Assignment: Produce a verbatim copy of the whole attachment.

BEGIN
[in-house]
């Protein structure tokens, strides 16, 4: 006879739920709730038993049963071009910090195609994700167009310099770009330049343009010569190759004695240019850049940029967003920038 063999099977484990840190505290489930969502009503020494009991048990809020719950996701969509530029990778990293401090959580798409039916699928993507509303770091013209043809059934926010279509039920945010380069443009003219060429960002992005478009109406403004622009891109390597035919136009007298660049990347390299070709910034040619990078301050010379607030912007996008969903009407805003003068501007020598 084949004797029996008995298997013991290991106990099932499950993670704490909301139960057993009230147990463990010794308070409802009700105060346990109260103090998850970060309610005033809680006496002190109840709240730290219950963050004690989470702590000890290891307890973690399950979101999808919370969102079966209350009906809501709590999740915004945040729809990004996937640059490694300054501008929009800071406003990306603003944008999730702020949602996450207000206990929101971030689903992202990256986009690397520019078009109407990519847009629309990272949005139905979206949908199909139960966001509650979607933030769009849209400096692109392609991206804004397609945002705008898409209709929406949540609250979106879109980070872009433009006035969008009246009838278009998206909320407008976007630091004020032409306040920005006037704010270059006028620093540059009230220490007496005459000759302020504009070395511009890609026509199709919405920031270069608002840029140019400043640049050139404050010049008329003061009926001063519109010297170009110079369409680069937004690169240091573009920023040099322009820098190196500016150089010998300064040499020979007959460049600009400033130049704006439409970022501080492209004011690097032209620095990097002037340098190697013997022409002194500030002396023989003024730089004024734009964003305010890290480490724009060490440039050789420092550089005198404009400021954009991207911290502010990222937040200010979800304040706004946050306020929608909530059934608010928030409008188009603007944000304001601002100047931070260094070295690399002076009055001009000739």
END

[in-house]
């Protein structure tokens, strides 16, 4: 006879739920709730038993049963071009910090195609994700167009310099770009330049343009010569190759004695240019850049940029967003920038 063999099977484990840190505290489930969502009503020494009991048990809020719950996701969509530029990778990293401090959580798409039916699928993507509303770091013209043809059934926010279509039920945010380069443009003219060429960002992005478009109406403004622009891109390597035919136009007298660049990347390299070709910034040619990078301050010379607030912007996008969903009407805003003068501007020598 084949004797029996008995298997013991290991106990099932499950993670704490909301139960057993009230147990463990010794308070409802009700105060346990109260103090998850970060309610005033809680006496002190109840709240730290219950963050004690989470702590000890290891307890973690399950979101999808919370969102079966209350009906809501709590999740915004945040729809990004996937640059490694300054501008929009800071406003990306603003944008999730702020949602996450207000206990929101971030689903992202990256986009690397520019078009109407990519847009629309990272949005139905979206949908199909139960966001509650979607933030769009849209400096692109392609991206804004397609945002705008898409209709929406949540609250979106879109980070872009433009006035969008009246009838278009998206909320407008976007630091004020032409306040920005006037704010270059006028620093540059009230220490007496005459000759302020504009070395511009890609026509199709919405920031270069608002840029140019400043640049050139404050010049008329003061009926001063519109010297170009110079369409680069937004690169240091573009920023040099322009820098190196500016150089010998300064040499020979007959460049600009400033130049704006439409970022501080492209004011690097032209620095990097002037340098190697013997022409002194500030002396023989003024730089004024734009964003305010890290480490724009060490440039050789420092550089005198404009400021954009991207911290502010990222937040200010979800304040706004946050306020929608909530059934608010928030409008188009603007944000304001601002100047931070260094070295690399002076009055001009000739």